As regular readers will know, I’m a big fan of Mozilla. I think it is not only one of the most important free software projects, but also one of the most innovative. Indeed, it single-handedly gives the lie to the tired accusation that open source just copies, never innovates. Here’s one new idea that Mozilla wrote about at the end of last year, called UP – short for User Personalisation:
Earlier this year, we announced a Mozilla Labs exploration of personalization on the Web in which users see content personalized to their interests while retaining control of their data. Since then, we’ve been listening to feedback and ideas from users, web publishers, and content creators, and exploring how this concept could work in practice.
We think Firefox is well-positioned to help users save time by finding content on their favorite topics more easily, and help publishers get the right content to the right users to keep them coming back for more. We’d like to share our latest thinking on how this could work, and have posted some initial ideas in the Mozilla Labs group for discussion and feedback.
Yesterday, more details about this approach were released:
The newest program is one we’re calling Directory Tiles, which is designed to improve the first-time-with-Firefox experience. Currently, if a new Firefox user opens a new tab, [they see nine rectangles.]
Their tiles – those nine rectangles that populate over time with the most frequent and recent websites they visit – are empty. The new tab page isn’t delivering any value for them.
Directory Tiles will instead suggest pre-packaged content for first-time users. Some of these tile placements will be from the Mozilla ecosystem, some will be popular websites in a given geographic location, and some will be sponsored content from hand-picked partners to help support Mozilla’s pursuit of our mission. The sponsored tiles will be clearly labeled as such, while still leading to content we think users will enjoy.
Translated, this means that Mozilla is experimenting with advertising on its start-up page for first-time users. To understand why Mozilla might be doing this, it’s enough to glance at the biography of the person who has written this blog post, Darren Herman:
As VP of Content Services, Darren Herman is responsible for diversifying revenue and sustaining Mozilla’s mission through innovation in content and personalization products and services. He joined in 2013 after overseeing digital media for MDC Partners Maxxcom Media Group and running the MDC Partners/kbs+ corporate venture fund, focused on advertising and marketing technologies. Previously Darren co-founded the first programmatic trading desk on Madison Avenue, Varick Media Management. Prior to joining the agency world in 2007, Herman spent 12 years as a marketing technology entrepreneur and raised over $40 million for his own ventures from top tier venture capitalists such as Intel Capital and NBC Universal. Over the years, Darren has received several awards, including being named as one of the Top 25 Marketing Innovators and Thought Leaders by iMedia and named a Media All Star by Media Post.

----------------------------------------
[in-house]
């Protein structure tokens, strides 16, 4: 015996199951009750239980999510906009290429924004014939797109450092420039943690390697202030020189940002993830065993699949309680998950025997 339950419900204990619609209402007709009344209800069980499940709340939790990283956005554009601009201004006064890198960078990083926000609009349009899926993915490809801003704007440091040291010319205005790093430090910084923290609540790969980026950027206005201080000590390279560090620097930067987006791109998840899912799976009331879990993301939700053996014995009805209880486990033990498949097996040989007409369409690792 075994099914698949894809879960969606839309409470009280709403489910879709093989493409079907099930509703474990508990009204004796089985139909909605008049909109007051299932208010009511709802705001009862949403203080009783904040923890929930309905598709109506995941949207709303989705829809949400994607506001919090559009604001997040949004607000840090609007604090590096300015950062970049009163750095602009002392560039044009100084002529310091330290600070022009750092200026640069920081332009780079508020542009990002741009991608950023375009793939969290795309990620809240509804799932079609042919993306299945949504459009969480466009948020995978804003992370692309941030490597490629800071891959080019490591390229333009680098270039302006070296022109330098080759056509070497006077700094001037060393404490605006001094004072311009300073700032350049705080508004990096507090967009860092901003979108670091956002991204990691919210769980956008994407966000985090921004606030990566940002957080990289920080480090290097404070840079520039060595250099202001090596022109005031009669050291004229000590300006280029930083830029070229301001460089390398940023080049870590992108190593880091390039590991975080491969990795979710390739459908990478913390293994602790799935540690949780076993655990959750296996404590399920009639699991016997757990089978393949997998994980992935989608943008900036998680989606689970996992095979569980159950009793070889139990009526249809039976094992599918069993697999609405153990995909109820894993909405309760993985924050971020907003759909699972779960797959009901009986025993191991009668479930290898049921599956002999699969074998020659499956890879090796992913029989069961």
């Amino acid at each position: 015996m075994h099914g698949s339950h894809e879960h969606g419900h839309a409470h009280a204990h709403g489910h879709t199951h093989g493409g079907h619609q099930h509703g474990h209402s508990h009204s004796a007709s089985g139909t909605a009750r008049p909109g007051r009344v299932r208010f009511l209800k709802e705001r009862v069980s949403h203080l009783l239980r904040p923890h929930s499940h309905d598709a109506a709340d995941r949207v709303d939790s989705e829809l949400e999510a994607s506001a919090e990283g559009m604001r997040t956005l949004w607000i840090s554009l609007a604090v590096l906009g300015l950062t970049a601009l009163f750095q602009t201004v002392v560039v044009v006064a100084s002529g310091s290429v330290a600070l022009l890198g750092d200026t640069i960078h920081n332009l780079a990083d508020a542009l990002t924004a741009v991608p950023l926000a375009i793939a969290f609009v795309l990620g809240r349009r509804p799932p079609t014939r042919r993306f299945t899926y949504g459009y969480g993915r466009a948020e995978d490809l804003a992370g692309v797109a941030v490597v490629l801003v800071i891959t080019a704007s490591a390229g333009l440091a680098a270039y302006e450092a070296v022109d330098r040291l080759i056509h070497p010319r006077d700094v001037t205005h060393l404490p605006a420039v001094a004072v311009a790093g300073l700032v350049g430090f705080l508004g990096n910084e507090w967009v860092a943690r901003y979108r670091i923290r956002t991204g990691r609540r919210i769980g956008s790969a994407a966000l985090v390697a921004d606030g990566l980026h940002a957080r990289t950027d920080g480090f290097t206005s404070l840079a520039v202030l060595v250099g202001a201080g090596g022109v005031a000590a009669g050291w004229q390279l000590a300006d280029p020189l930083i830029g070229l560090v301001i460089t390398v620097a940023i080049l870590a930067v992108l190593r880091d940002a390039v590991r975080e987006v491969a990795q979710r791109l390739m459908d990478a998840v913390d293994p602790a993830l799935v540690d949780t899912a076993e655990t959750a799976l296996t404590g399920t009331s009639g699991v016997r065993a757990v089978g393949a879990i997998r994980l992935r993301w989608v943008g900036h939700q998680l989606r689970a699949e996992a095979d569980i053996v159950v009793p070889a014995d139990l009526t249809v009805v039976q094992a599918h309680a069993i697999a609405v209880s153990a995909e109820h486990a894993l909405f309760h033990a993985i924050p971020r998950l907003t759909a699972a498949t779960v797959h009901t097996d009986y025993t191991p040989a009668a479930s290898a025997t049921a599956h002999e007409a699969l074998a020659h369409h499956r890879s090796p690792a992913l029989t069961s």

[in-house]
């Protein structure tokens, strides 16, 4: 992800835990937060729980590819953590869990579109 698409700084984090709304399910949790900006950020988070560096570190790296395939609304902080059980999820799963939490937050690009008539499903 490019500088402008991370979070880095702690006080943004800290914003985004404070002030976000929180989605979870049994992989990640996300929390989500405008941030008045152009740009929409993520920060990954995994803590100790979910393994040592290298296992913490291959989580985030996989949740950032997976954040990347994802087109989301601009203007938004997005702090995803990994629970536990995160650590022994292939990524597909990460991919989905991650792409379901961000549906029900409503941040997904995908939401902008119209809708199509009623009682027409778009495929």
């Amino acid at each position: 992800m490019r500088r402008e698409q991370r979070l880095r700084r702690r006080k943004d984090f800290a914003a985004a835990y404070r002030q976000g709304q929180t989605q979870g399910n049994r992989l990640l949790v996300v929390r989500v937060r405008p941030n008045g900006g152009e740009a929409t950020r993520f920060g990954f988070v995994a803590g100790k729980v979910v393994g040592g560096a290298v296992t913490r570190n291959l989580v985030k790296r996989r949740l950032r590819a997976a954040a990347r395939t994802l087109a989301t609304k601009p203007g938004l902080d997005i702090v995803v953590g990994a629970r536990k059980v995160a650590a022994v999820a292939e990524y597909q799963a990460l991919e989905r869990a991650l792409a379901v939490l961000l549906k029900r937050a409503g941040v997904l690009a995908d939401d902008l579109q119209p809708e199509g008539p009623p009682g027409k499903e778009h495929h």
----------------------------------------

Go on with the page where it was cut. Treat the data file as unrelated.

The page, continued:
Not much doubt there about his role: he’s clearly been brought in to find alternative revenue sources for Mozilla, which is currently heavily dependent on deals with search engines – Google above all:
The majority of Mozilla’s revenue is generated from search and commerce functionality included in our Firefox product through all major search partners including Google, Bing, Yahoo, Yandex, Amazon, eBay and others. Mozilla’s reported revenues also include very important individual and corporate donations and grants, which are growing significantly, as well as other forms of income from our investable assets.
That revenue has grown substantially in recent years:
Mozilla’s consolidated reported revenue (Mozilla Foundation and all subsidiaries) for 2012 was $311M (US), up approximately 90 percent from $163M in 2011.
So a desire to diversify is both natural and prudent – although with an income of $311 million in 2012, you have to wonder what the rush is. The current experiment with “sponsored content from hand-picked partners” is reasonable enough, and I don’t have a problem with it as such. What I do worry about is the way this is being presented:
We are excited about Directory Tiles because it has inherent value to our users, it aligns with our vision of a better Internet through trust and transparency, and it helps Mozilla become more diversified and sustainable as a project.
This is not how Mozilla should be talking to its huge and loyal community, which includes people who have been with it since the early days, and who do not expect to be treated like dumb consumers that must be bamboozled with high-sounding but hackneyed phrases. If Mozilla wants to find new ways to earn money from its projects because it is worried about its dependence on one company, just say so. We’re grown-ups: we can take it. But don’t sell out to the world of marketing and lose all those other things that make Mozilla special.
Update: Mitchell Baker, Chair of the Mozilla Foundation (and Chief Lizard Wrangler) has now offered her thoughts on this topic.